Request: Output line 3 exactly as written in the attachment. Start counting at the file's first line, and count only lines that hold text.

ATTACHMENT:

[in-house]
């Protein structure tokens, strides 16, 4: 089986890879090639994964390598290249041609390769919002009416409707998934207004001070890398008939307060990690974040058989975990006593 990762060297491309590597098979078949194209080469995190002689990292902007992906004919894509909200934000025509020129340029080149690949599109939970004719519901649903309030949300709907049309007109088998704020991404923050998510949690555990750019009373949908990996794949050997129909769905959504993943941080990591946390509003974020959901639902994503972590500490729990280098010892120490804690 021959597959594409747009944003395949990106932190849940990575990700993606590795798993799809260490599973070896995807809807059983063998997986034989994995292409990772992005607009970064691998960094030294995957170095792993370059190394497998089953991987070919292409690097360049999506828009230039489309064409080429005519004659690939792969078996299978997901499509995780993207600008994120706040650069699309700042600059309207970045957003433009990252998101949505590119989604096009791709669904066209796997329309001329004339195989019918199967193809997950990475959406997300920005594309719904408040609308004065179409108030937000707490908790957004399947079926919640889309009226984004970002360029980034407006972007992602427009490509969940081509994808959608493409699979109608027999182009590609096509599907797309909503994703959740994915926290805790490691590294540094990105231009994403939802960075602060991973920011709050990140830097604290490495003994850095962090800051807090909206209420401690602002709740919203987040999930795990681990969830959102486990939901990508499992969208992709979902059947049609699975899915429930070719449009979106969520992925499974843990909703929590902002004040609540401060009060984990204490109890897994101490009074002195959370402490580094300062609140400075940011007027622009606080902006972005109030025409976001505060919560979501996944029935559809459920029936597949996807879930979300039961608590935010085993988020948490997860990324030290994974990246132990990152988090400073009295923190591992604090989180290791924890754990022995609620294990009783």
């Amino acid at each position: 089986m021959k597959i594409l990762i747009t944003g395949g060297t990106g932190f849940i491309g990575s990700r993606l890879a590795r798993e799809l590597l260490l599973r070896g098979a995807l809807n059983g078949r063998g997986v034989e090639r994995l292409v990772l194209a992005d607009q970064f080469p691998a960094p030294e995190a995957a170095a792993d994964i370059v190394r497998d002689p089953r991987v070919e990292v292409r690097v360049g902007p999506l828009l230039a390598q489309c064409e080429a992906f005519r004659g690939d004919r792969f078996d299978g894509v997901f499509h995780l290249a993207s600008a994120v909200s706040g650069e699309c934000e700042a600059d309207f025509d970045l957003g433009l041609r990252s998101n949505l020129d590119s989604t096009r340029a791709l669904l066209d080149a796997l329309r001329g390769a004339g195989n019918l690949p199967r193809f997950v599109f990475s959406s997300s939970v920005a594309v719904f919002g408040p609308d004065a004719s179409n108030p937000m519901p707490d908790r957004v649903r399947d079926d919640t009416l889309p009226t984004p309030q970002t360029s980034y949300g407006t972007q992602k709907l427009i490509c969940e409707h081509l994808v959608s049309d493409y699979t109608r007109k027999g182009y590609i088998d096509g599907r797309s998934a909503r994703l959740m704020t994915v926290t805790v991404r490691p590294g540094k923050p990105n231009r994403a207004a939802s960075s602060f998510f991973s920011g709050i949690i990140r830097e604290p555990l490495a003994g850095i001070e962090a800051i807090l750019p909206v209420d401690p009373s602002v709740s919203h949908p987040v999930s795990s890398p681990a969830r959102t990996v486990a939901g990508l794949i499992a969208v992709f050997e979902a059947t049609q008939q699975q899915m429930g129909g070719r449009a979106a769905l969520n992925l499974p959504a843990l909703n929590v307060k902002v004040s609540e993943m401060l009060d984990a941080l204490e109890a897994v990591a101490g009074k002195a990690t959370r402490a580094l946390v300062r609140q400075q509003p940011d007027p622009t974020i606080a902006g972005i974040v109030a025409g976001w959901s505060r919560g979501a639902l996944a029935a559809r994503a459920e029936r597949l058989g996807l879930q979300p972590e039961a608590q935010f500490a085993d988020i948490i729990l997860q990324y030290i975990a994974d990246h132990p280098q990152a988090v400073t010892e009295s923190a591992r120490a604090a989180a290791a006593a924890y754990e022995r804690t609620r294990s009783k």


């Amino acid at each position: 089986m021959k597959i594409l990762i747009t944003g395949g060297t990106g932190f849940i491309g990575s990700r993606l890879a590795r798993e799809l590597l260490l599973r070896g098979a995807l809807n059983g078949r063998g997986v034989e090639r994995l292409v990772l194209a992005d607009q970064f080469p691998a960094p030294e995190a995957a170095a792993d994964i370059v190394r497998d002689p089953r991987v070919e990292v292409r690097v360049g902007p999506l828009l230039a390598q489309c064409e080429a992906f005519r004659g690939d004919r792969f078996d299978g894509v997901f499509h995780l290249a993207s600008a994120v909200s706040g650069e699309c934000e700042a600059d309207f025509d970045l957003g433009l041609r990252s998101n949505l020129d590119s989604t096009r340029a791709l669904l066209d080149a796997l329309r001329g390769a004339g195989n019918l690949p199967r193809f997950v599109f990475s959406s997300s939970v920005a594309v719904f919002g408040p609308d004065a004719s179409n108030p937000m519901p707490d908790r957004v649903r399947d079926d919640t009416l889309p009226t984004p309030q970002t360029s980034y949300g407006t972007q992602k709907l427009i490509c969940e409707h081509l994808v959608s049309d493409y699979t109608r007109k027999g182009y590609i088998d096509g599907r797309s998934a909503r994703l959740m704020t994915v926290t805790v991404r490691p590294g540094k923050p990105n231009r994403a207004a939802s960075s602060f998510f991973s920011g709050i949690i990140r830097e604290p555990l490495a003994g850095i001070e962090a800051i807090l750019p909206v209420d401690p009373s602002v709740s919203h949908p987040v999930s795990s890398p681990a969830r959102t990996v486990a939901g990508l794949i499992a969208v992709f050997e979902a059947t049609q008939q699975q899915m429930g129909g070719r449009a979106a769905l969520n992925l499974p959504a843990l909703n929590v307060k902002v004040s609540e993943m401060l009060d984990a941080l204490e109890a897994v990591a101490g009074k002195a990690t959370r402490a580094l946390v300062r609140q400075q509003p940011d007027p622009t974020i606080a902006g972005i974040v109030a025409g976001w959901s505060r919560g979501a639902l996944a029935a559809r994503a459920e029936r597949l058989g996807l879930q979300p972590e039961a608590q935010f500490a085993d988020i948490i729990l997860q990324y030290i975990a994974d990246h132990p280098q990152a988090v400073t010892e009295s923190a591992r120490a604090a989180a290791a006593a924890y754990e022995r804690t609620r294990s009783k």